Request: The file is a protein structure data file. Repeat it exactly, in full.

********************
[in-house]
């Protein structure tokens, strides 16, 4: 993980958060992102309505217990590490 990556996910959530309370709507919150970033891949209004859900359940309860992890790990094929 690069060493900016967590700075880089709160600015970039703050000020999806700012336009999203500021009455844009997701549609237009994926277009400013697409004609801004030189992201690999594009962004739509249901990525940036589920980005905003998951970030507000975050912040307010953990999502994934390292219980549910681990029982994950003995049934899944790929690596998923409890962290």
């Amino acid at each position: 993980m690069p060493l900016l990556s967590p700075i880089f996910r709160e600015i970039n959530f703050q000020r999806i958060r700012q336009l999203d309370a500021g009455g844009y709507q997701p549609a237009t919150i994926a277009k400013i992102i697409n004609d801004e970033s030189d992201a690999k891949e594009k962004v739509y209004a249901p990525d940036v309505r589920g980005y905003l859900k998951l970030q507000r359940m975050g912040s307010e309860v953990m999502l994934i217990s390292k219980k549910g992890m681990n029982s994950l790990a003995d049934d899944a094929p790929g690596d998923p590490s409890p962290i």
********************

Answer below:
[in-house]
């Protein structure tokens, strides 16, 4: 993980958060992102309505217990590490 990556996910959530309370709507919150970033891949209004859900359940309860992890790990094929 690069060493900016967590700075880089709160600015970039703050000020999806700012336009999203500021009455844009997701549609237009994926277009400013697409004609801004030189992201690999594009962004739509249901990525940036589920980005905003998951970030507000975050912040307010953990999502994934390292219980549910681990029982994950003995049934899944790929690596998923409890962290």
């Amino acid at each position: 993980m690069p060493l900016l990556s967590p700075i880089f996910r709160e600015i970039n959530f703050q000020r999806i958060r700012q336009l999203d309370a500021g009455g844009y709507q997701p549609a237009t919150i994926a277009k400013i992102i697409n004609d801004e970033s030189d992201a690999k891949e594009k962004v739509y209004a249901p990525d940036v309505r589920g980005y905003l859900k998951l970030q507000r359940m975050g912040s307010e309860v953990m999502l994934i217990s390292k219980k549910g992890m681990n029982s994950l790990a003995d049934d899944a094929p790929g690596d998923p590490s409890p962290i």